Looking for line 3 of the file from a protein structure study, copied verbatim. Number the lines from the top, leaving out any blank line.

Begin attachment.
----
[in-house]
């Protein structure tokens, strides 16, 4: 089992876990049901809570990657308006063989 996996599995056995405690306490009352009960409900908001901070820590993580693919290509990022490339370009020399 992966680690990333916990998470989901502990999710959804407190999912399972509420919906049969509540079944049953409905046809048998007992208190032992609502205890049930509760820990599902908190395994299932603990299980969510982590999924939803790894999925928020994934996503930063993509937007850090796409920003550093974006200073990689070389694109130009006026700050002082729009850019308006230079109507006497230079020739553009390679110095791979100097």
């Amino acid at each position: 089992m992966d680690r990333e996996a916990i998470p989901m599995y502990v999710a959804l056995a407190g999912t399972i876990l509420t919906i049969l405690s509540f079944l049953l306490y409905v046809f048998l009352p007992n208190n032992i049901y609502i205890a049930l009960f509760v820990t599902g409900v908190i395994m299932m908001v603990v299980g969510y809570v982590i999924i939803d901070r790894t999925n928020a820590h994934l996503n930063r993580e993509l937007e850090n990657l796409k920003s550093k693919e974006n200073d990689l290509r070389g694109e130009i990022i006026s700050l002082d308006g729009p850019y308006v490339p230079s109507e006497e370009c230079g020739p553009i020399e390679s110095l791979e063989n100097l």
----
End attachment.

């Amino acid at each position: 089992m992966d680690r990333e996996a916990i998470p989901m599995y502990v999710a959804l056995a407190g999912t399972i876990l509420t919906i049969l405690s509540f079944l049953l306490y409905v046809f048998l009352p007992n208190n032992i049901y609502i205890a049930l009960f509760v820990t599902g409900v908190i395994m299932m908001v603990v299980g969510y809570v982590i999924i939803d901070r790894t999925n928020a820590h994934l996503n930063r993580e993509l937007e850090n990657l796409k920003s550093k693919e974006n200073d990689l290509r070389g694109e130009i990022i006026s700050l002082d308006g729009p850019y308006v490339p230079s109507e006497e370009c230079g020739p553009i020399e390679s110095l791979e063989n100097l």